A History of British Digital Policy

Currently recruiting

Supervisor: Jack Brown

Non-accademic partner: Department for Science, Innovation and Technology

Studentship start date: 01/10/2024

Application deadline: TBC

This PhD will produce the first thematic, cross-departmental history of the emergence and development of a ‘digital policy’ in UK government. It will trace this process from the arrival of the internet, which necessitated a rapid government response in the late 1980s and early 1990s, to the recent establishment of the Department of Science, Innovation and Technology and subsequent developments up to the present day.

The project will investigate the definition and origins of the concept of a ‘digital policy’, with a particular focus on the British context. It will explore the impacts of key technological advancements on both the policy work and the machinery of government, and how successive administrations have responded to these changes.

Whilst relatively new to UK government, digital policy has already proved hugely important. It has impacted widely across the work of government: from education and skills policy to business and commerce; from dealing with regulatory and legal issues to the government’s role in facilitating the provision of the technological infrastructure needed across the nation. The PhD will trace the evolution of the government-wide response to the sudden arrival of the internet and rapid developments in digital technologies, developing understanding of the process to date and providing lessons for future policy.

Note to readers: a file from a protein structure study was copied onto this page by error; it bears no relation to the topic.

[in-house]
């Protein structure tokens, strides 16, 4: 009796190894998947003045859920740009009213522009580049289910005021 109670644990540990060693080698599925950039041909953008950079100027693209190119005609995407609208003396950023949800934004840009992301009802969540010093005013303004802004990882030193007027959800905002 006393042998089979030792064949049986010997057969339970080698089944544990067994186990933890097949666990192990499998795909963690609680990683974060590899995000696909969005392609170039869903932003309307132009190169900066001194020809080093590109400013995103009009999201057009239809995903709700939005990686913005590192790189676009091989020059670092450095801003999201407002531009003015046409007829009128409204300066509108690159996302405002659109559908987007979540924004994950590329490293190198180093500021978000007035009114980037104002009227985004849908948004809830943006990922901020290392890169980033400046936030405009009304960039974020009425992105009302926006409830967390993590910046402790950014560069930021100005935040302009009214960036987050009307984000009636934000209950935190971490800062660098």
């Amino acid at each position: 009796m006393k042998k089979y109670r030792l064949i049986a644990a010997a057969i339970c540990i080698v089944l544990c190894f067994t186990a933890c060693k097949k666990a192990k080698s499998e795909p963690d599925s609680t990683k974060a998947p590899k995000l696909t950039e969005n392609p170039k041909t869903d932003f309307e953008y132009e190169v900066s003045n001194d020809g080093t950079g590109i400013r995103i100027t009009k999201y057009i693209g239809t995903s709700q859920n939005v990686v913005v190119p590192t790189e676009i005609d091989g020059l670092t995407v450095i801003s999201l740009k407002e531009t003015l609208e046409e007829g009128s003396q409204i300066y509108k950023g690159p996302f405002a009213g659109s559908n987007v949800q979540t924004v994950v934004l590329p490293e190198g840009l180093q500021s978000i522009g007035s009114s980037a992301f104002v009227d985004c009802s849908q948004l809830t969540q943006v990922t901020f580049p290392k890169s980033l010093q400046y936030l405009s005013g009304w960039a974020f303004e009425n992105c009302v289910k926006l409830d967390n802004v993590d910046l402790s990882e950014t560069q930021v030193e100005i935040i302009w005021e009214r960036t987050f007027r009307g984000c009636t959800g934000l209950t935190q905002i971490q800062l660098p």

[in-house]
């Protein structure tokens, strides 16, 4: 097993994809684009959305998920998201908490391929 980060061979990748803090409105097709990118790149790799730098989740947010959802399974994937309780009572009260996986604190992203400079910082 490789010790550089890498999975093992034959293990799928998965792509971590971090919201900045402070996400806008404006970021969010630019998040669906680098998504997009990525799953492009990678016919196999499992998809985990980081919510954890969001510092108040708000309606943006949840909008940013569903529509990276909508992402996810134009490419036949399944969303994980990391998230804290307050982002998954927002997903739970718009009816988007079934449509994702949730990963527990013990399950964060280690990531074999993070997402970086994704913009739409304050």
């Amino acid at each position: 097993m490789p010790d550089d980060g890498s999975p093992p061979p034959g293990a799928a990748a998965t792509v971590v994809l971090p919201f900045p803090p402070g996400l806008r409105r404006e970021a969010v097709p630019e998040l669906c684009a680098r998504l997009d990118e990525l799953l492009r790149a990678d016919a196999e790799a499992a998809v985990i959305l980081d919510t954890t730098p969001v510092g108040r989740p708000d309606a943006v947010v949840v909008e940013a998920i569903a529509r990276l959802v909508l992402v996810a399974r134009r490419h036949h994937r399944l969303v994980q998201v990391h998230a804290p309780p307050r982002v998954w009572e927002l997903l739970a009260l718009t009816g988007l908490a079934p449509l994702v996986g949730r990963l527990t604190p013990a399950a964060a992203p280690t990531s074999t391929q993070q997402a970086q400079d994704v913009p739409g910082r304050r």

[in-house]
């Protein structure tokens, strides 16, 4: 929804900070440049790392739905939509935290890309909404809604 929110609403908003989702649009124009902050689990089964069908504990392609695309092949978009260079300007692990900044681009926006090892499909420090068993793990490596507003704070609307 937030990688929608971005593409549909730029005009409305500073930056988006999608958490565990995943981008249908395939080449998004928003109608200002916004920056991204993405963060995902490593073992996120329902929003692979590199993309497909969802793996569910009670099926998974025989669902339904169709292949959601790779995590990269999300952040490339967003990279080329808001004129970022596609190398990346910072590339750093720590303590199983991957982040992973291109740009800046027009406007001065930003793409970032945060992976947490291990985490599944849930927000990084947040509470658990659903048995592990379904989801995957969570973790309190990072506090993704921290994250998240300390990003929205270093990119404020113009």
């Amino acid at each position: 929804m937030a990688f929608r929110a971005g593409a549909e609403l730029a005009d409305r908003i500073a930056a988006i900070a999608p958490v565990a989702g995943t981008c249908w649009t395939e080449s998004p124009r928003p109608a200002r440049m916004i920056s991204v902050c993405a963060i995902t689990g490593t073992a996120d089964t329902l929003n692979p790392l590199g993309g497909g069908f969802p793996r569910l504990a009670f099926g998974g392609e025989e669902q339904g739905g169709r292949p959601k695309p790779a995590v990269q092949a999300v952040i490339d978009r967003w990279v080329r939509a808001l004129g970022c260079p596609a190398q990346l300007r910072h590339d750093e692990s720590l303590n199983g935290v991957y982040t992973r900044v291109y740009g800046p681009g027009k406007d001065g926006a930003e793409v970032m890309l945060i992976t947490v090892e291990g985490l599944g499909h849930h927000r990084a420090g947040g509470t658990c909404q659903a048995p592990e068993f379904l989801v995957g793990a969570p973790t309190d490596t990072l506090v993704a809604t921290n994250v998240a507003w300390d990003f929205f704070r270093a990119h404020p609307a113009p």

The project will benefit from close partnership with the Department of Science, Innovation and Technology, who will provide privileged access to primary source material, from digital and physical archival material to elite interviews with those officials and ministers tasked with developing digital policy over the years. Many of these individuals have already moved on, whether to work on another aspect of government policy or leaving government entirely. It is therefore vital that these lessons are captured before institutional memory of such a rapidly evolving aspect of government policy is lost forever.

Ultimately, this project will seek to provide vital lessons from the short but explosive contemporary history of UK government digital policy, from the late 1980s up to the present day. In examining for the first time the strengths, weaknesses, missed opportunities and successes of the development of UK government digital policy, it will provide today’s officials with a historical dimension to contemporary policymaking, helping provide the context and knowledge to inform better decision-making today.